Thermal Characterization of Complex Aerospace Structures
Hanuska, Alexander Robert Jr.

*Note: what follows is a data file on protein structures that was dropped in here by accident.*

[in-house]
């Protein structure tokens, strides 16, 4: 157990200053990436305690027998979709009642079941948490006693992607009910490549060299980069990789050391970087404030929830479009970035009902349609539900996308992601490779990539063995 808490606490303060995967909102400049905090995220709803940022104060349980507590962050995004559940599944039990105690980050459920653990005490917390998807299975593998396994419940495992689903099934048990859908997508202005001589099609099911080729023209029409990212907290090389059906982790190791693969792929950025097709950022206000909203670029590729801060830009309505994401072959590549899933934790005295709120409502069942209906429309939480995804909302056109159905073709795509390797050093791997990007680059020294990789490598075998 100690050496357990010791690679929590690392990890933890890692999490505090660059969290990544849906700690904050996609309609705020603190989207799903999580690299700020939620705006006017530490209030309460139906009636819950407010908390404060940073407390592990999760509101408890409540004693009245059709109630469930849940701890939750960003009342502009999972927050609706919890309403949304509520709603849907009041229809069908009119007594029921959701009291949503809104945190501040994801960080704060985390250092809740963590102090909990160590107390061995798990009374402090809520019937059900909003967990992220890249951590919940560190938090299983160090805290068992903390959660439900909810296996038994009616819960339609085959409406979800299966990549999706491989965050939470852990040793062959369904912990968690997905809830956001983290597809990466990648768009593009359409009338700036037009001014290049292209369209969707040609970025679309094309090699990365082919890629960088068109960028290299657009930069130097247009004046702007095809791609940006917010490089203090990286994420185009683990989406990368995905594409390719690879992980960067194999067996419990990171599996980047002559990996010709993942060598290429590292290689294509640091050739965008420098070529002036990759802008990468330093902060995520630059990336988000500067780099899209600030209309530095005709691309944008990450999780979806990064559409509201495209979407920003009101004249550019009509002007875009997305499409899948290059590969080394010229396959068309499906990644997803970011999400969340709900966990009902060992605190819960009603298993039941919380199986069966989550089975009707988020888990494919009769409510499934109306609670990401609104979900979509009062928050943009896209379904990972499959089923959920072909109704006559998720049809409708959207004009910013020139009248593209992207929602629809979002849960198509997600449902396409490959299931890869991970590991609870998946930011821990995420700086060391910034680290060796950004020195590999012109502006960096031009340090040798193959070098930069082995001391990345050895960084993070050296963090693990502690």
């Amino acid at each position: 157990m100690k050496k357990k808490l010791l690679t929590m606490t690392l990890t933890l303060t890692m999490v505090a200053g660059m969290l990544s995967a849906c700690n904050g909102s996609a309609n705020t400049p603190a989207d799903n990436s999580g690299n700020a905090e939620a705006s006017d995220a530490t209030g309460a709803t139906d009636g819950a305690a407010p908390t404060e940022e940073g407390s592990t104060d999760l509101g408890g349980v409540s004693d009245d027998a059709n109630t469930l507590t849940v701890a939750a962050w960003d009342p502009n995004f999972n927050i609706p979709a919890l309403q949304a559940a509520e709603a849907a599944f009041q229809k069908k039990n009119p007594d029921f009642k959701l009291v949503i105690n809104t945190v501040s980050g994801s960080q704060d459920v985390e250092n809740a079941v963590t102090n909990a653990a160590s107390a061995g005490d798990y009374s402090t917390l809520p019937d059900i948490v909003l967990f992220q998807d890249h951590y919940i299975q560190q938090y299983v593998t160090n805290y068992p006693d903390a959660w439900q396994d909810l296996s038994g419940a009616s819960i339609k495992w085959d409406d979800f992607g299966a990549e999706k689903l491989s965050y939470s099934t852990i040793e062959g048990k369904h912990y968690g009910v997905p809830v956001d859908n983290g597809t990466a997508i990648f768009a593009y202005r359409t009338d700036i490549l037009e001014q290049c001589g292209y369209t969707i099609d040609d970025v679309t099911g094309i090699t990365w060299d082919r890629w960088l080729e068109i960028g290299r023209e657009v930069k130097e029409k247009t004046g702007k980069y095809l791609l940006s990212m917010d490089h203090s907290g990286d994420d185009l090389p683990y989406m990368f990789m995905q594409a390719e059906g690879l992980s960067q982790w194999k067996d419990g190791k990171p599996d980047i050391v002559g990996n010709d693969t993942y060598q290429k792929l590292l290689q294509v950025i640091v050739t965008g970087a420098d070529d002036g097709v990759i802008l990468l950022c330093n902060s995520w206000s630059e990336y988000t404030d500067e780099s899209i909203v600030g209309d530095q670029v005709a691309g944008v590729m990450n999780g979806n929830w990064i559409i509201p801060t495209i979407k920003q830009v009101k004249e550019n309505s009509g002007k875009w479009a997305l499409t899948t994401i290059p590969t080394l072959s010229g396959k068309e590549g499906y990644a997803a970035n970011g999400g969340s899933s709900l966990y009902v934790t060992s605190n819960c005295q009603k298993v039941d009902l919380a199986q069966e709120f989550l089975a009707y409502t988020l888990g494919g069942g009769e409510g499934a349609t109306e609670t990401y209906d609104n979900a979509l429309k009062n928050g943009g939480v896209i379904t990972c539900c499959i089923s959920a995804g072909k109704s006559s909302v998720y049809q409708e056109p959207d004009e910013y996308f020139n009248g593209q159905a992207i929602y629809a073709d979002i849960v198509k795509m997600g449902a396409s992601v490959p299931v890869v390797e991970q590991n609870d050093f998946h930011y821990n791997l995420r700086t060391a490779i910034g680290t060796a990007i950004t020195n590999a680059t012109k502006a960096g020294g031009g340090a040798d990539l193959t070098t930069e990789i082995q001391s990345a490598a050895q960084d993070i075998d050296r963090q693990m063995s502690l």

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Predicting the performance of complex structures exposed to harsh thermal environments is a crucial issue in many of today's aerospace and space designs. To predict the thermal stresses a structure might be exposed to, the thermal properties of the independent materials used in the design of the structure need to be known. Therefore, a noninvasive estimation procedure involving Genetic Algorithms was developed to determine the various thermal properties needed to adequately model the Outer Wing Subcomponent (OWS), a structure located at the trailing edge of the High Speed Civil Transport's (HSCT) wing tip. Due to the nature of the nonlinear least-squares estimation method used in this study, both theoretical and experimental temperature histories were required. Several one-dimensional and two-dimensional finite element models of the OWS were developed to compute the transient theoretical temperature histories. The experimental data were obtained from optimized experiments that were run at various surrounding temperature settings to investigate the temperature dependence of the estimated properties. An experimental optimization was performed to provide the most accurate estimates and reduce the confidence intervals. The simultaneous estimation of eight thermal properties, including the volumetric heat capacities and out-of-plane thermal conductivities of the facesheets, the honeycomb, the skins, and the torque tubes, was successfully completed with the one-dimensional model and the results used to evaluate the remaining in-plane thermal conductivities of the facesheets, the honeycomb, the skins, and the torque tubes with the two-dimensional model. Although experimental optimization did not eliminate all correlation between the parameters, the minimization procedure based on the Genetic Algorithm performed extremely well, despite the high degree of correlation and low sensitivity of many of the parameters.
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